Billy Austin served on the crew of the USN airship Macon until it crashed at sea during a storm. In the hospital, the captain has given him a watch with the motto of the crew 'It Shall Be ... See full summary »
During World War II, all the studios put out "all-star" vehicles which featured virtually every star on the lot--often playing themselves--in musical numbers and comedy skits, and were ... See full summary »
In order to avoid an arranged marriage with a man she doesn't love, Sarah Millick runs off to Vienna with her music teacher, Carl Linden, whom she does love. They are married. In Vienna, they struggle to make a living by making music. Carl writes an operetta and tries to get it produced. They are helped along by Viennese Baron, but his intentions are not honorable. He kills Carl in a sword fight. A big producer does put on the operetta, with Sari in the lead -- but without her husband, it is a bittersweet victory.Written by
John Oswalt <email@example.com>
This film was first telecast in Seattle Monday 1 April 1957 on KING (Channel 5); it first aired in Norfolk VA 11 June 1957 on WTAR (Channel 3), in Philadelphia 12 July 1957 on WFIL (Channel 6), in Los Angeles Friday 19 July 1957 on KTTV (Channel 11), in Memphis 31 August 1957 on WHBQ (Channel 13), in Honolulu 1 September 1957 on KHVH (Channel 13), in Hartford CT 8 September 1957 on WHCT (Channel 18), in New York City 13 September 1957 on WCBS (Channel 2), in Altoona PA 15 October 1957 on WFBG (Channel 10), in Binghamton NY 30 October 1957 on WNBF (Channel 12), in Portland OR 15 December 1957 on KGW (Channel 8), in Miami 25 December 1957 on WCKT (Channel 7), in Indianapolis 20 February 1958 on WLW-I (Channel 13), in Cincinnati 17 March 1958 on WLW-T (Channel 5), in St. Louis 27 March 1958 on KMOX (Channel 4), in Columbus 30 March 1958 on WLW-C and, finally, in San Francisco 12 October 1958 on KGO (Channel 7). At this time, color broadcasting was in its infancy, limited to only a small number of high rated programs, primarily on NBC and NBC affiliated stations, so these film showings were all still in B&W. Viewers were not offered the opportunity to see these films in their original Technicolor until several years later. See more »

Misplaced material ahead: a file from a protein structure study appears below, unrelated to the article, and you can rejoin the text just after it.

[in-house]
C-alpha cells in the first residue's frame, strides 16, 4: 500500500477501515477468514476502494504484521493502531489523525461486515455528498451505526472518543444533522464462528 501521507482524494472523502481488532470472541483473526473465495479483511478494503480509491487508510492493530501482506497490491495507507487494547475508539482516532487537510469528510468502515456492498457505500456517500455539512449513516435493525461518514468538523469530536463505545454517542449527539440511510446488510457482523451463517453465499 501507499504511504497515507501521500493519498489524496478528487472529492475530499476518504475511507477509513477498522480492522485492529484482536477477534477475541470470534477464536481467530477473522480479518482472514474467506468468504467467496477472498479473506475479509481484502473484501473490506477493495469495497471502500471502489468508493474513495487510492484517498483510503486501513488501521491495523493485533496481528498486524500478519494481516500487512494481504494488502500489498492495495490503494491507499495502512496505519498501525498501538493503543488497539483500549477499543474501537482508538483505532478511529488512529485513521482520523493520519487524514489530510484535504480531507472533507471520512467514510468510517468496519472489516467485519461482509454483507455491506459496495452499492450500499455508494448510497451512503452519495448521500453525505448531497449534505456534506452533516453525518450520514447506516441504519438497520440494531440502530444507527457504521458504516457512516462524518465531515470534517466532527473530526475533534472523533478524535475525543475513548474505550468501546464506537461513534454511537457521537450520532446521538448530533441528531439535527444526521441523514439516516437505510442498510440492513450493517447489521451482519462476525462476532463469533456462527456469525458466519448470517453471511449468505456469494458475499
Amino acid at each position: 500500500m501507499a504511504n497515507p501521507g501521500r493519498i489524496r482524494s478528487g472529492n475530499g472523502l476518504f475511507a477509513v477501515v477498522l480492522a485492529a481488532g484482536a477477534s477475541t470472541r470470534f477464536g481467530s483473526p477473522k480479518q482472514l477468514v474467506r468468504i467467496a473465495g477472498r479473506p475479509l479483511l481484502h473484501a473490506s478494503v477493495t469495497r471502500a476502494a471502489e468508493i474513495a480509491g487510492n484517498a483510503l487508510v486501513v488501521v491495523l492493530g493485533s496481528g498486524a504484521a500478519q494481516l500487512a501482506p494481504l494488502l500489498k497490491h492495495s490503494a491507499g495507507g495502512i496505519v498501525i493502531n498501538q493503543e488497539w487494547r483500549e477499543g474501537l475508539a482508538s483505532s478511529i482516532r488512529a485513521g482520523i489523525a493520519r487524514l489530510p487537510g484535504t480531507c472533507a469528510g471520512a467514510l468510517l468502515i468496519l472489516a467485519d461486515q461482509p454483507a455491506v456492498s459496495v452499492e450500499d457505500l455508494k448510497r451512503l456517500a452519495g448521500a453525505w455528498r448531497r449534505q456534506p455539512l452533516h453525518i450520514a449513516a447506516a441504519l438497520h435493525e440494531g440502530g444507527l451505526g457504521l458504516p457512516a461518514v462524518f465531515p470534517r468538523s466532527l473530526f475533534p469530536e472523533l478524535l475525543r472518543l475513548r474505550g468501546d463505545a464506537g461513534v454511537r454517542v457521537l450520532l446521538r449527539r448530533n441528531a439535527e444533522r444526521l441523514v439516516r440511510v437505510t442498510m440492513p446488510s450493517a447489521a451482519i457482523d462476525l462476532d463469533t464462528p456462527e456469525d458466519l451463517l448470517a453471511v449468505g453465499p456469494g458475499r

Jeannette MacDonald is an English woman who falls in love with her teacher (Nelson Eddy) and runs away with him to Vienna in "Bitter Sweet," a 1940 musical based on a play by Noel Coward.
Sarah (MacDonald) gets away from her family and a man she doesn't love to be with Carl (Eddy) who sings and composes. They have a hard time making ends meet but eventually start making money performing in a club. When a top producer is brought to the club to hear Carl's music, the future looks rosy. It's just an illusion.
The film was given a top-notch production in color, and Jeannette not only looks lovely but wears the most glorious gowns! I have always preferred Jeanette's acting to Nelson's and Nelson's singing to Jeanette's. Both of them sound wonderful singing Noel Coward's music, including the beautiful "I'll See You Again." For some reason, both MacDonald and Eddy had uncredited "vocal stand-ins" - I would assume these people did not sing for them but perhaps rehearsed with the musicians, because Nelson and Jeanette sounded like themselves. MacDonald's voice had a fluttery quality and her tone tended to straighten at the top, but the middle voice and lower tones sounded beautiful. And you can't beat her presence. Eddy, of course, was a magnificent singer, totally suited to the operatic stage. He just never seemed that comfortable in front of the camera.
Reminiscent of "Maytime," this is a treat for Eddy-MacDonald fans.
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